“To Be a Maker is Not a Day Job,” reads the motto of the 2012 Maker Faire Africa, held earlier this month in Lagos, Nigeria. The event’s colorful branding also includes phrases like “No sitting” and “Horn before overtaking,” and serves as a great reminder that innovation is happening everywhere, not all start-ups are born and bred in a coastal city of the the United States, and not all founders wear Ray-Bans.
The “pan-African” event, now in its fourth year, describes itself thusly:
“A fellowship of creators who believe making is the most authentic form of manufacturing, and manufacturing is what forges a vigorous middle class. We’re bold & we’re gritty. Curious & quirky. Our inventions have largely stayed hidden in the ‘punk of the bush’ and the outer reaches of the informal sector. Until now.”
While many of us think of start-ups in terms of apps and sharing services, Maker Faire focuses more on inventors and gadgets that have an eye on changing how everyday activities get carried out. The Next Web profiles one of the most interesting entries, a group of four teenaged girls–the youngest one is 14 years old!–who have created a generator powered by urine. (Robert T. Gonzalez at io9 captures our reaction nicely, writing, “it’s so freaking brilliant it makes me want travel back in time and punch 15-year-old me right in the solar plexus.”)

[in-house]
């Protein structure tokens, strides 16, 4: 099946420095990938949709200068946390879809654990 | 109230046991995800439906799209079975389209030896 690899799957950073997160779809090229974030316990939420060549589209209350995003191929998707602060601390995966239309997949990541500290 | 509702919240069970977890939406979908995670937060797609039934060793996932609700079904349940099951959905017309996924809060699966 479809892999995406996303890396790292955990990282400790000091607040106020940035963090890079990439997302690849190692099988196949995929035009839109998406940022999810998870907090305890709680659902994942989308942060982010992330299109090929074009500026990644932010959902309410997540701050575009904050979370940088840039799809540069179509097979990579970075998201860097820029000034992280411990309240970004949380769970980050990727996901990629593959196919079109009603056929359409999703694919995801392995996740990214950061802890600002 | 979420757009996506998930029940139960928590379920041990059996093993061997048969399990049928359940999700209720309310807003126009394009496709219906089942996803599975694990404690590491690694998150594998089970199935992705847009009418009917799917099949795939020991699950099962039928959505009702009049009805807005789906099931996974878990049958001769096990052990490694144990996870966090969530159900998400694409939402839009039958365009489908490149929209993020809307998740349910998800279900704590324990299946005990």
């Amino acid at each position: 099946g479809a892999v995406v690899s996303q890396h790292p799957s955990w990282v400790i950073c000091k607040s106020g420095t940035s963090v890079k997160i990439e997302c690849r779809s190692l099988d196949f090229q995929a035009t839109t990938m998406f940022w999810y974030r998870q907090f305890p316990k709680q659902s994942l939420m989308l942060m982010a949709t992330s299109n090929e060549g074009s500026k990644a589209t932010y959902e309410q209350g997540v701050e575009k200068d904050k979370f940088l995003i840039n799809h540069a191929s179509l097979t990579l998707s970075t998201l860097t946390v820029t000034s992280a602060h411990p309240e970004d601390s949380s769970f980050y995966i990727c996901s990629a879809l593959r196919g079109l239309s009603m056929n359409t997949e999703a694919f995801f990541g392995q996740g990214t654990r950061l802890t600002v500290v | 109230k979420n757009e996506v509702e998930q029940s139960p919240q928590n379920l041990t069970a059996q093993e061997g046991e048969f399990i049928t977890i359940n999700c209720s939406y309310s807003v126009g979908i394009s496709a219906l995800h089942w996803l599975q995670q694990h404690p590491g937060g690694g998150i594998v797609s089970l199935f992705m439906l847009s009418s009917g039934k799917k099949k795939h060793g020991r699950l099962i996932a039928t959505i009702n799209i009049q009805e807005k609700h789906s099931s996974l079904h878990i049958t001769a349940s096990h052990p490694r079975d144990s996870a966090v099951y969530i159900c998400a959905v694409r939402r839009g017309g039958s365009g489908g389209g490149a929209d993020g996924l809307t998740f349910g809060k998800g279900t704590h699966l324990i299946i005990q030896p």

While innovation is inspiring in all its many forms, I’m always particularly fascinated by those who conceive of and execute new ideas in developing countries, where the parameters bear no resemblance to those in Silicon Valley. With no talk of angel investors or IPOs, Maker Faire creates an environment for innovators to form connections, and joyfully celebrates new things that make life better, and the people who created them.